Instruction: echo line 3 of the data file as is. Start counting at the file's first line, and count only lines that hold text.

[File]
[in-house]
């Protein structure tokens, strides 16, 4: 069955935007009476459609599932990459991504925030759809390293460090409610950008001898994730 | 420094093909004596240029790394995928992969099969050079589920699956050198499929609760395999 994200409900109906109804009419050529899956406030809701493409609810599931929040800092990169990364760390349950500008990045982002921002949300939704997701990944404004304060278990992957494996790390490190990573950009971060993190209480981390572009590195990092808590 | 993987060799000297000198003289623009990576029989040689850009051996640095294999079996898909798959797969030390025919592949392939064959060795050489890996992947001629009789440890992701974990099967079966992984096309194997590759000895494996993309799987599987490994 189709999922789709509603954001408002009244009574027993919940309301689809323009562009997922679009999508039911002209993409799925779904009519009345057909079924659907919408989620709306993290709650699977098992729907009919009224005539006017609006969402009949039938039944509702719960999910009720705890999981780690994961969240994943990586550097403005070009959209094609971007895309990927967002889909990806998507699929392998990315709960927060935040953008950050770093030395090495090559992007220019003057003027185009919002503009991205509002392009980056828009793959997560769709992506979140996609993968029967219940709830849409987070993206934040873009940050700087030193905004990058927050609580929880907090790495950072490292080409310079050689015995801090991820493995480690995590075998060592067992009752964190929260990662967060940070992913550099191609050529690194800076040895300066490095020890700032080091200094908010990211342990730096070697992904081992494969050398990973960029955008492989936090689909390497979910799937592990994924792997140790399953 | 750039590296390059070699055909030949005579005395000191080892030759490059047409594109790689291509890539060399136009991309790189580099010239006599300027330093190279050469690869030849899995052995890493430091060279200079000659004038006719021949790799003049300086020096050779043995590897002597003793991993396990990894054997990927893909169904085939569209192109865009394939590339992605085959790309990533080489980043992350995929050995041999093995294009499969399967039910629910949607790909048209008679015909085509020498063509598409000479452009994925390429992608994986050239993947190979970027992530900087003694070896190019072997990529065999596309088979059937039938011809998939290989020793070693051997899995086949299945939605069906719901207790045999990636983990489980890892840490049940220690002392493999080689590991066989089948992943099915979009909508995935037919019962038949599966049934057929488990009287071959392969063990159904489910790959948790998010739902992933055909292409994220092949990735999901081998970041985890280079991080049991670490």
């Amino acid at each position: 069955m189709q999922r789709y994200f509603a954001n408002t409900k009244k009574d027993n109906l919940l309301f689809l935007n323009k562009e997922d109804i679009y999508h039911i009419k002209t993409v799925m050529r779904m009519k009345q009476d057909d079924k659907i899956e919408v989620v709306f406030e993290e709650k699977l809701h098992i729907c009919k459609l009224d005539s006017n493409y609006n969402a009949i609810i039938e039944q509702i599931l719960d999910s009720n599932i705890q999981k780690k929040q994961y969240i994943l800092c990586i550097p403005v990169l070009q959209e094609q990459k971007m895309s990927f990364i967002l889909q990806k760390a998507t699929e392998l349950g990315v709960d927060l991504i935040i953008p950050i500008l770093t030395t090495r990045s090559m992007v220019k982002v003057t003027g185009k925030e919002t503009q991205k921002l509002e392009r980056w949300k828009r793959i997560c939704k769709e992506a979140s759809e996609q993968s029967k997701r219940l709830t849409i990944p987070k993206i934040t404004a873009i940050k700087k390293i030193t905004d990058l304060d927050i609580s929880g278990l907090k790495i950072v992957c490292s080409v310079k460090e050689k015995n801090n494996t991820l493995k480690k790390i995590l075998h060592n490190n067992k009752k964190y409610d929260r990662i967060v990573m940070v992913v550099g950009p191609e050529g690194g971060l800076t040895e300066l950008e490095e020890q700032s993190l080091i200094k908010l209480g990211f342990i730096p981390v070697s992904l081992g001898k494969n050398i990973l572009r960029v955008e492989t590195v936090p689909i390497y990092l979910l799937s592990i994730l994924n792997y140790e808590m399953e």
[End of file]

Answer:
């Amino acid at each position: 069955m189709q999922r789709y994200f509603a954001n408002t409900k009244k009574d027993n109906l919940l309301f689809l935007n323009k562009e997922d109804i679009y999508h039911i009419k002209t993409v799925m050529r779904m009519k009345q009476d057909d079924k659907i899956e919408v989620v709306f406030e993290e709650k699977l809701h098992i729907c009919k459609l009224d005539s006017n493409y609006n969402a009949i609810i039938e039944q509702i599931l719960d999910s009720n599932i705890q999981k780690k929040q994961y969240i994943l800092c990586i550097p403005v990169l070009q959209e094609q990459k971007m895309s990927f990364i967002l889909q990806k760390a998507t699929e392998l349950g990315v709960d927060l991504i935040i953008p950050i500008l770093t030395t090495r990045s090559m992007v220019k982002v003057t003027g185009k925030e919002t503009q991205k921002l509002e392009r980056w949300k828009r793959i997560c939704k769709e992506a979140s759809e996609q993968s029967k997701r219940l709830t849409i990944p987070k993206i934040t404004a873009i940050k700087k390293i030193t905004d990058l304060d927050i609580s929880g278990l907090k790495i950072v992957c490292s080409v310079k460090e050689k015995n801090n494996t991820l493995k480690k790390i995590l075998h060592n490190n067992k009752k964190y409610d929260r990662i967060v990573m940070v992913v550099g950009p191609e050529g690194g971060l800076t040895e300066l950008e490095e020890q700032s993190l080091i200094k908010l209480g990211f342990i730096p981390v070697s992904l081992g001898k494969n050398i990973l572009r960029v955008e492989t590195v936090p689909i390497y990092l979910l799937s592990i994730l994924n792997y140790e808590m399953e």